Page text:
I have had several clients tell me that their previous advisers told them to “just trust me.” I don’t think that is an appropriate response when a client has a question. Your adviser should never dismiss your concerns.

  1. Your adviser doesn’t listen. If your financial adviser isn’t listening to you, that can be a problem. I always try to make sure that my clients talk during our meetings. And especially if it is a couple, I want them both to talk and ask questions.
  2. Your adviser talks at you. The wrong adviser talks to hear herself talk, the right adviser will be tuned in to what you are receiving. She will always be asking “Does that make sense?  Do you follow where I am going with this?” etc.
  3. Your adviser dismisses your questions. I have had several clients tell me that their previous advisers told them to “just trust me.” I don’t think that is an appropriate response when a client has a question. Your adviser should never dismiss your concerns. Rather, she should always be able to explain why she is recommending something and what that means to you as her client.
  4. Your adviser is consistently a bad communicator. Sometimes, even with the best intentions, your adviser may explain things in a way that leaves you more confused than when you started. But if it happens habitually, and your adviser seems content to leave it at that, it’s time to find someone else. As a financial adviser, my goal is to never have a client walk away saying “I have no idea what she just said. A good adviser should be able and willing to explain something in many different ways so that it makes sense to you.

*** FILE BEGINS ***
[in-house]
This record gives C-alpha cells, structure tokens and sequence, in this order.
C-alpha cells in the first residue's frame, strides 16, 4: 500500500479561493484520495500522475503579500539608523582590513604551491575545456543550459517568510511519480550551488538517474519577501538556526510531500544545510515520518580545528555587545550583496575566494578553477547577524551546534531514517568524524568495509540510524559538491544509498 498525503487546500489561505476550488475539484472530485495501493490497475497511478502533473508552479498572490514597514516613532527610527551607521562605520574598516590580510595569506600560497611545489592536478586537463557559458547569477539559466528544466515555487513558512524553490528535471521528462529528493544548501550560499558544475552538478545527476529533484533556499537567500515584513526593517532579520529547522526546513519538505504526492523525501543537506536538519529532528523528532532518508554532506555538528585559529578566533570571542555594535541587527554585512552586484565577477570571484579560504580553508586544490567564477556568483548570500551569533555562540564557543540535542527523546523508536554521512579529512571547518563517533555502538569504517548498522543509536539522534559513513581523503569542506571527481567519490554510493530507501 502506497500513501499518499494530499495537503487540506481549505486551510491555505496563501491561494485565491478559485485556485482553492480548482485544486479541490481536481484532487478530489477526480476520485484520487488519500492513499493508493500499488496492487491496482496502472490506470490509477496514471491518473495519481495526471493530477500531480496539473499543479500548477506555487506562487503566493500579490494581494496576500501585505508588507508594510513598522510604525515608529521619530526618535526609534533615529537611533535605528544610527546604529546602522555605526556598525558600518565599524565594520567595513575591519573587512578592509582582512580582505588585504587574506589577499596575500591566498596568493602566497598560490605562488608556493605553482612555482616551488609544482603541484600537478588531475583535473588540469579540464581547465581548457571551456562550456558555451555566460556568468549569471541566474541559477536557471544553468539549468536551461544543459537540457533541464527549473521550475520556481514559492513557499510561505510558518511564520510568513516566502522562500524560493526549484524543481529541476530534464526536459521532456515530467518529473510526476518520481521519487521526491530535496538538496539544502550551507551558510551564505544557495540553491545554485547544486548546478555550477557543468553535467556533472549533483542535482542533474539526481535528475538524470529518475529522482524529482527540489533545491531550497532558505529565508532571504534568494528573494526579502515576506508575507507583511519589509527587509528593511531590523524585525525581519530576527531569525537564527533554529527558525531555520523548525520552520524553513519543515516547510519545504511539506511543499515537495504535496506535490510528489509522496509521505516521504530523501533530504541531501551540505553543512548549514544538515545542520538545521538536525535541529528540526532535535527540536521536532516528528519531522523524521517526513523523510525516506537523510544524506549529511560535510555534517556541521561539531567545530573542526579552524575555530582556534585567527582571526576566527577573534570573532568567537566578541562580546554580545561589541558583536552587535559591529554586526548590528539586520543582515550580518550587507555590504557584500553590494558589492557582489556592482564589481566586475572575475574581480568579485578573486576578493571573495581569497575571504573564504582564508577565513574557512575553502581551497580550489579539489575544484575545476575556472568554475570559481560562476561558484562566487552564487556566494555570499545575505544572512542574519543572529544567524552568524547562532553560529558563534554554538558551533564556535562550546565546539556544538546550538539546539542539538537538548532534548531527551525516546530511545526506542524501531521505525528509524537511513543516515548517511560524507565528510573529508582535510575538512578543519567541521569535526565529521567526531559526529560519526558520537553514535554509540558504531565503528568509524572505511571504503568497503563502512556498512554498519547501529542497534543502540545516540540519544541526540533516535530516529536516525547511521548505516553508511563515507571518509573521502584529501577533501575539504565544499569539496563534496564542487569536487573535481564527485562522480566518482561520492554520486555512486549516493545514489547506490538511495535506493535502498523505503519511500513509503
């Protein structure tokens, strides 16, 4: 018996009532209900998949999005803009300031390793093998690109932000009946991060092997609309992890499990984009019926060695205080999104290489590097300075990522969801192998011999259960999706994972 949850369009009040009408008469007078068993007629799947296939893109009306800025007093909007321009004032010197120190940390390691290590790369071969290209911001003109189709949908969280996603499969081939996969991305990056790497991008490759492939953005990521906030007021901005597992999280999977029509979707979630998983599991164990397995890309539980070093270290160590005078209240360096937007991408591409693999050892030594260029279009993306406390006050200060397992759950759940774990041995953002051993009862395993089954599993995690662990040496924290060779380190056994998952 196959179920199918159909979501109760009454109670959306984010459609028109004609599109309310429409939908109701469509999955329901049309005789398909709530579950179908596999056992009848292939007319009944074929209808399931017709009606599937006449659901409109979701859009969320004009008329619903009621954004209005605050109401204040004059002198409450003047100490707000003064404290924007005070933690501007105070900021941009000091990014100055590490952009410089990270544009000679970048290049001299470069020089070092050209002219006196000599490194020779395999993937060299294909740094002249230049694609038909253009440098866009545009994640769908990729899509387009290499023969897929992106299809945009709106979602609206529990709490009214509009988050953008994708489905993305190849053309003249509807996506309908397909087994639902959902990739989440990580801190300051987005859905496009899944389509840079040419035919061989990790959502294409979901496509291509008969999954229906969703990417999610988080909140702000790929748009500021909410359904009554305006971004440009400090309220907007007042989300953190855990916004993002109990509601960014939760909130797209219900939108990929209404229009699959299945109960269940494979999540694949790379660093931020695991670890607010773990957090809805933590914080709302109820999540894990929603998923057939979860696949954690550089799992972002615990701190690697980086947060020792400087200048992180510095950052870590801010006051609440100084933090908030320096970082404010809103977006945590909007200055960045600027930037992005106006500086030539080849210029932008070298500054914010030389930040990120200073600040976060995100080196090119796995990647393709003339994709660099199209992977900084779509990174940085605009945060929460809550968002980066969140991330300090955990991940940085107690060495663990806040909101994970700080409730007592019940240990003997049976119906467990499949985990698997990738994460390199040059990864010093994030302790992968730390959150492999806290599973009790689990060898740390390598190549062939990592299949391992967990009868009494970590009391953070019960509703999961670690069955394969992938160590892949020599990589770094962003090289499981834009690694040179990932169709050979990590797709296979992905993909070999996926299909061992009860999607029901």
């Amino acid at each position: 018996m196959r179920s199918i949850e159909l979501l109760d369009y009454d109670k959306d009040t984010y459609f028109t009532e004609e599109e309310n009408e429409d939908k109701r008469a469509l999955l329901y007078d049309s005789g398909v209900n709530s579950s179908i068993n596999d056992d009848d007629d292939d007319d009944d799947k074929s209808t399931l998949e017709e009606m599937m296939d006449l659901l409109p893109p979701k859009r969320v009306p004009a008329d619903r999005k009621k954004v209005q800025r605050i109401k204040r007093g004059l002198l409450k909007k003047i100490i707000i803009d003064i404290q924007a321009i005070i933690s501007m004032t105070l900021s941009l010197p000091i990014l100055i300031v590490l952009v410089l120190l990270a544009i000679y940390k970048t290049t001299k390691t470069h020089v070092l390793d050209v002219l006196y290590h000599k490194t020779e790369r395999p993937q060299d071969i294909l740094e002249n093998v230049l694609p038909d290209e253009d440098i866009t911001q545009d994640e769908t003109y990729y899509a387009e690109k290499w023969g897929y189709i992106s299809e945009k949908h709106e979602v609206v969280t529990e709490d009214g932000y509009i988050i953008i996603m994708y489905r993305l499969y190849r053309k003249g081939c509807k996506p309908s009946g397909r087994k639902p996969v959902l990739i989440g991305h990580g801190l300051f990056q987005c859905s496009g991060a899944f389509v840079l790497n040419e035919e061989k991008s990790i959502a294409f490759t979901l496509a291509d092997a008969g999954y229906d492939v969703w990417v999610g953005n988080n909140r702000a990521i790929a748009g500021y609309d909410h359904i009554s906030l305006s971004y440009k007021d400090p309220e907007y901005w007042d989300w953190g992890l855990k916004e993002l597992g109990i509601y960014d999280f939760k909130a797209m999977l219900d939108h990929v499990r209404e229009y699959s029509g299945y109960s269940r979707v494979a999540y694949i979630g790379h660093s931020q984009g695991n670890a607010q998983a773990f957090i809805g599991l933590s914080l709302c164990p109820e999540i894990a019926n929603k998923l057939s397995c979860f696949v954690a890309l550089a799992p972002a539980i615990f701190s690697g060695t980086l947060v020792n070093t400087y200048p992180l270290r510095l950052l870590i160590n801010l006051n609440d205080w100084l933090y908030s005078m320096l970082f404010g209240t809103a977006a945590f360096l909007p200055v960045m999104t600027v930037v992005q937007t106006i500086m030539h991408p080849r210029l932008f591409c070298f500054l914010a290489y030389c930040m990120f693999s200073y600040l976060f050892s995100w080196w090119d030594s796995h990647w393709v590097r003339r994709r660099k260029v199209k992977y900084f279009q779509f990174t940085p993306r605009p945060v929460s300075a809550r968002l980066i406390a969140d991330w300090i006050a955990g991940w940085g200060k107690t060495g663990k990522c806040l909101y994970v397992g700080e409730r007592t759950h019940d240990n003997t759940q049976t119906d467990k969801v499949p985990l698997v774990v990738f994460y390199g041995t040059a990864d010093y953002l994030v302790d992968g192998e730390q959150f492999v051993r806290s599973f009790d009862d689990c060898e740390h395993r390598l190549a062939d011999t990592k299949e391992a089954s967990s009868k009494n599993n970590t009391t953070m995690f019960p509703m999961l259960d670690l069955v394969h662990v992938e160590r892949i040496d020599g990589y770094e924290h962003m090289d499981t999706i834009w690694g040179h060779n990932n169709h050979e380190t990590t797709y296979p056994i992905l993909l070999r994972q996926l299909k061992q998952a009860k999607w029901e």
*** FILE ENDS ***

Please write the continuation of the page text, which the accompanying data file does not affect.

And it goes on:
woman consulting a financial adviser
“Just trust me” is not an appropriate response when a client has a question. Your adviser should never dismiss your concerns.

One thing to always keep in mind: good communication with your financial adviser is a two-way street. If you don’t understand something, say something! I always tell my clients to speak up if something doesn’t make sense. Many times, if something doesn’t make sense, it is because I am not explaining it in a way that makes sense to them. So I will re-phrase what I am telling them. Everyone learns in a different way and it is just a matter of finding out how that client learns and processes new information.

2 thoughts on “4 signs you should find a new financial adviser”

  1. I can’t tell you how many times I’ve been sitting across the desk with my husband next to me and an “expert” focused completely on him. I’ve learned to interject but really, I don’t even bother with those kinds of meetings anymore. Your approach of getting both to speak is so important – and gets everyone a better result!

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